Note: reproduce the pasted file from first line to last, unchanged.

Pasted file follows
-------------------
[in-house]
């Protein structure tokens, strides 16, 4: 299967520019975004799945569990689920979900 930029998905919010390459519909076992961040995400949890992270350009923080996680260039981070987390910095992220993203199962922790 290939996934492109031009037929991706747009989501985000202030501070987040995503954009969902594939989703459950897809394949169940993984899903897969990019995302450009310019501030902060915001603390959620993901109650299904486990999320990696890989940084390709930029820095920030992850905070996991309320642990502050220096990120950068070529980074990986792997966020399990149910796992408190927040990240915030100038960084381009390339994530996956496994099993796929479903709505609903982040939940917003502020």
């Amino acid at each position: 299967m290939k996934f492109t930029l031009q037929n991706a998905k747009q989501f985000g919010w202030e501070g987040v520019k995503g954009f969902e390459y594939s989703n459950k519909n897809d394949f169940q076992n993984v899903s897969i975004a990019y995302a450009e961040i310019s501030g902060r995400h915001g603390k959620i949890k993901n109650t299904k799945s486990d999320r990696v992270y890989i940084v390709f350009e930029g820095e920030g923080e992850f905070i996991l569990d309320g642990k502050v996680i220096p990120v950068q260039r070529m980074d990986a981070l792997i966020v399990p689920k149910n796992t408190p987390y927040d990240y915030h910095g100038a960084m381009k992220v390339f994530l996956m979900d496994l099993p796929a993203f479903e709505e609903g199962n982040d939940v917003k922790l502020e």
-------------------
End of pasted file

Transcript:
[in-house]
């Protein structure tokens, strides 16, 4: 299967520019975004799945569990689920979900 930029998905919010390459519909076992961040995400949890992270350009923080996680260039981070987390910095992220993203199962922790 290939996934492109031009037929991706747009989501985000202030501070987040995503954009969902594939989703459950897809394949169940993984899903897969990019995302450009310019501030902060915001603390959620993901109650299904486990999320990696890989940084390709930029820095920030992850905070996991309320642990502050220096990120950068070529980074990986792997966020399990149910796992408190927040990240915030100038960084381009390339994530996956496994099993796929479903709505609903982040939940917003502020």
């Amino acid at each position: 299967m290939k996934f492109t930029l031009q037929n991706a998905k747009q989501f985000g919010w202030e501070g987040v520019k995503g954009f969902e390459y594939s989703n459950k519909n897809d394949f169940q076992n993984v899903s897969i975004a990019y995302a450009e961040i310019s501030g902060r995400h915001g603390k959620i949890k993901n109650t299904k799945s486990d999320r990696v992270y890989i940084v390709f350009e930029g820095e920030g923080e992850f905070i996991l569990d309320g642990k502050v996680i220096p990120v950068q260039r070529m980074d990986a981070l792997i966020v399990p689920k149910n796992t408190p987390y927040d990240y915030h910095g100038a960084m381009k992220v390339f994530l996956m979900d496994l099993p796929a993203f479903e709505e609903g199962n982040d939940v917003k922790l502020e």